My basis for this interpretation was these two points from

      (1)” the book I wrote what I thought was a friendly challenge to Marxist theory – I said, basically, that we are used to writing as if

      a) capitalism is based on the relation of production between free wage laborer and the owner of capital
      b) the form and meaning of capitalist money emerges from this relation
      c) therefore it is inappropriate to assume any important continuity with earlier, pre-capitalist (that is pre-wage labor) forms of money

      In response I threw out an historical observation: that, surprisingly, almost all the key financial innovations which became typical of capitalism, from stock exchanges to national deficit financing through semi-private central banking systems, to various forms of commercial credit, developed not only before the factory system, but before wage labor was in any way dominant, or really all that significant, as a factor in production for the market. I also observed that free wage labor was never as commonplace as many seem to assume even in Victorian England, let alone in the world system as a whole at that time, and cited Yann Moulier-Boutang’s arguments that there has never been a time when it was the predominant global form. Finally I pointed out this didn’t really contradict Marx’s analysis since he was writing not a work of political economy but a critique of political economy, that is, assuming the somewhat utopian assumptions of the political economists were true and showing that even if they were, the capitalist mode of production would still destroy itself based on fundamental contradictions.”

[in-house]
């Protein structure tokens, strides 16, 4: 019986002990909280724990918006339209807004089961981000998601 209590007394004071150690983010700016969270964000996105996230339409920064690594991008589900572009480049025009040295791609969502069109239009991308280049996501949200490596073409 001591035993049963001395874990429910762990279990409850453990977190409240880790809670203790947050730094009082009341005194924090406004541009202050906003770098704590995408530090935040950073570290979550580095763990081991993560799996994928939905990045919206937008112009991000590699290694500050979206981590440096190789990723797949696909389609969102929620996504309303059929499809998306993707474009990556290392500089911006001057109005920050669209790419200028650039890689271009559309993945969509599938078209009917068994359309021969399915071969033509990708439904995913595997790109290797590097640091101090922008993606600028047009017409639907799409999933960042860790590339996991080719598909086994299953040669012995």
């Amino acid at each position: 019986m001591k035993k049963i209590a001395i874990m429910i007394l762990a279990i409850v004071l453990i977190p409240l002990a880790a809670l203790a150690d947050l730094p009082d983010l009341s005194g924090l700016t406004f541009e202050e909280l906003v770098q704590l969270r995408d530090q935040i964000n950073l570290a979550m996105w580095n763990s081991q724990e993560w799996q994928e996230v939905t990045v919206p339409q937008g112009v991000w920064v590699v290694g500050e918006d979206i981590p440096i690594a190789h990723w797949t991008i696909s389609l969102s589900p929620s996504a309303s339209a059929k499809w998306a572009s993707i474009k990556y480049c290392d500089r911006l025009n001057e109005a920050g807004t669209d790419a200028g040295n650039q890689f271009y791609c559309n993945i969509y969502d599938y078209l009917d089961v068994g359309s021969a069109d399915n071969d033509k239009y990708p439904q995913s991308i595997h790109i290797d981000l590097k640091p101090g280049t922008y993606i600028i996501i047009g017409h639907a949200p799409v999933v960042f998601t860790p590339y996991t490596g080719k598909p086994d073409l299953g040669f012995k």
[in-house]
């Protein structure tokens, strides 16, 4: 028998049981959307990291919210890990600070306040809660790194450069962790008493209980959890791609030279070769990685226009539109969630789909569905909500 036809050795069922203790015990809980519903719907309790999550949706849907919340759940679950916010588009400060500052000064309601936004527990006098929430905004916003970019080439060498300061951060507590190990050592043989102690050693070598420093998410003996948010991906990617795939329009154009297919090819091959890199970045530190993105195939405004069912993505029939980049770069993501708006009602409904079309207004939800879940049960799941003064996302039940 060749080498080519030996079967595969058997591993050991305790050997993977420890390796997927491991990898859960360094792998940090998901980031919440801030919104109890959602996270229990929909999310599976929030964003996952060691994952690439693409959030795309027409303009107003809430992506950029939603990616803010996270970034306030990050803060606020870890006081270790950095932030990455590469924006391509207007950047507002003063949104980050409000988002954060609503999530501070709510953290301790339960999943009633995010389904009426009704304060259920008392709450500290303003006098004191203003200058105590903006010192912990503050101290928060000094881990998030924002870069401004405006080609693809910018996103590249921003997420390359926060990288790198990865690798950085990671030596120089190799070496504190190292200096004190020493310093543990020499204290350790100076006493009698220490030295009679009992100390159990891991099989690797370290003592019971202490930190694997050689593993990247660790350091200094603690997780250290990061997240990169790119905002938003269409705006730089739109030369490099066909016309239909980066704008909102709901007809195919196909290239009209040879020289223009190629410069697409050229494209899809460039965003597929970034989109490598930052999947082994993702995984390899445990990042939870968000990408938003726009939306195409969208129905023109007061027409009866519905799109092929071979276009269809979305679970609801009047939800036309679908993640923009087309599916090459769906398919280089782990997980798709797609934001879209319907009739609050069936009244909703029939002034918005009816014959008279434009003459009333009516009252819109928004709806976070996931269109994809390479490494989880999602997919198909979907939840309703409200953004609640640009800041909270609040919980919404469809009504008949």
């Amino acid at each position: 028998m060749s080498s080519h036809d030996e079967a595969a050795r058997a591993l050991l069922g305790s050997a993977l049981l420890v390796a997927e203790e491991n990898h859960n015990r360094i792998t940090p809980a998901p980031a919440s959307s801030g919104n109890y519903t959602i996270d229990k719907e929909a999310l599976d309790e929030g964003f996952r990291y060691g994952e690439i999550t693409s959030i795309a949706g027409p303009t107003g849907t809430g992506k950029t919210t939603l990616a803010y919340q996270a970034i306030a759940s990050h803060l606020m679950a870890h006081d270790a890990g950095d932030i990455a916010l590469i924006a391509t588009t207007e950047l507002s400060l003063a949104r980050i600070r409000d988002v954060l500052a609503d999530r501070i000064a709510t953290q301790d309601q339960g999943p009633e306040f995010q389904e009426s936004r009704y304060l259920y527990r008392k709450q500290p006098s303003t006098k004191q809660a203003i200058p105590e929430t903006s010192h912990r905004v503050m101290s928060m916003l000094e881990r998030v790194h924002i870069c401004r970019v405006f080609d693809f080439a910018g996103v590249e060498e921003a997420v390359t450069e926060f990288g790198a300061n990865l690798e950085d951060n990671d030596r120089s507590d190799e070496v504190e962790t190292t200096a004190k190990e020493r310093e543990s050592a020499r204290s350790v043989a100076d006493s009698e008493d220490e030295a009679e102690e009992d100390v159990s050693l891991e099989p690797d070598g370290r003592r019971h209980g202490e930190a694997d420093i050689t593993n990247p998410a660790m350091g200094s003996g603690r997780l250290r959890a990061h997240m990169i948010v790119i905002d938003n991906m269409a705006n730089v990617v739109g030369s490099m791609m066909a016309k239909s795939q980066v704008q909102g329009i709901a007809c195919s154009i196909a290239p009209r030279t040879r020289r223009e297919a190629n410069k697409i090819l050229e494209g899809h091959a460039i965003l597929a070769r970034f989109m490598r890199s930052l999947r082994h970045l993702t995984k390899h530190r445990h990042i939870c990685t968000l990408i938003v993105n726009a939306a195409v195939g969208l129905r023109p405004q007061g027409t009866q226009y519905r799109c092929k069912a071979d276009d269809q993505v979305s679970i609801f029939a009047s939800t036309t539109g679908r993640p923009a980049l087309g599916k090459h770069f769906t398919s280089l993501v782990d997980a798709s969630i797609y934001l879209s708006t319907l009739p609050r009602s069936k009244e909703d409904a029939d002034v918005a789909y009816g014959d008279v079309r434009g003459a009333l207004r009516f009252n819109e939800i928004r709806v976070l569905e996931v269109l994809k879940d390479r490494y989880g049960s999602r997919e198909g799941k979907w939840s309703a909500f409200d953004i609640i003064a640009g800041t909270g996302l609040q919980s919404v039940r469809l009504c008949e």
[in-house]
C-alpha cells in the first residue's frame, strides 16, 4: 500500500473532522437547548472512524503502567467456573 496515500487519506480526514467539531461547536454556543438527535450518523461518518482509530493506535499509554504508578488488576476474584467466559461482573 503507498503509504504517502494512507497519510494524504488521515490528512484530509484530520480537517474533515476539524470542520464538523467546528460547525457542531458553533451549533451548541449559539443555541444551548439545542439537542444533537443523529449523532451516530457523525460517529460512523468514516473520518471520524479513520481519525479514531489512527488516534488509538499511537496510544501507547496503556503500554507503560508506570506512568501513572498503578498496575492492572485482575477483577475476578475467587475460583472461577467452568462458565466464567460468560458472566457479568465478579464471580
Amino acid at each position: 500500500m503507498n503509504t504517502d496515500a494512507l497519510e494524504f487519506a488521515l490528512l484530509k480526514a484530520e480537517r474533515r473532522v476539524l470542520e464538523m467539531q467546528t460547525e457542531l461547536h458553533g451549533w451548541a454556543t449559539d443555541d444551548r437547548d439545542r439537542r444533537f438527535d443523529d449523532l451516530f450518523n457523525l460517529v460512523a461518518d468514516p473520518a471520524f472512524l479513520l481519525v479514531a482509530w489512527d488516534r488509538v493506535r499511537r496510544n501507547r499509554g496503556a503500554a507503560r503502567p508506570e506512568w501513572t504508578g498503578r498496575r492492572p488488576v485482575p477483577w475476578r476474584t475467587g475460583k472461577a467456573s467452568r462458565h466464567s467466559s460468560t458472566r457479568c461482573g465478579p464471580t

“I didn’t expect agreement . But I did expect some engagement. There are lots of potential explanations one can offer, after all. One could argue (a la Brenner) that wage labor was more common in the 16th and 17th centuries than we usually think. Or maybe one could argue as does Jairus Banaji that wage labor is not primarily a matter of free contract at all but of paying the means for workers’ reproduction out of a firm’s income, in such a way that even slaves could be wage labor in a sense. Or one could conclude as I do that free wage labor simply isn’t as central to capitalism as we’d previously assumed.”

      But I did miss the point you make about how this corresponds to your interpretation of Capital:

      “Finally I pointed out this didn’t really contradict Marx’s analysis since he was writing not a work of political economy but a critique of political economy, that is, assuming the somewhat utopian assumptions of the political economists were true and showing that even if they were, the capitalist mode of production would still destroy itself based on fundamental contradictions.

      So whilst I acknowledge the point you make I’m still curious to hear how your and Banaji’s account of capital and the subsumption of non-capitalist types of production converge. Do you address this anywhere?

  2. David Graeber says:

    No, not directly. I generally lean towards a Midnight Notes-style class-struggle version of Marxian political economy, where the internal laws of motion of capital (while real enough as tendencies, as a Critical Realist would put it) also work themselves out only in an overall context of class struggle. I guess I mention Banaji sometimes because while he’s coming from a different tradition, I think he’s addressed these issues in an interesting way and there could be a really useful synergy. Alas, I have not myself done the work.

    Thanks for the generous reply!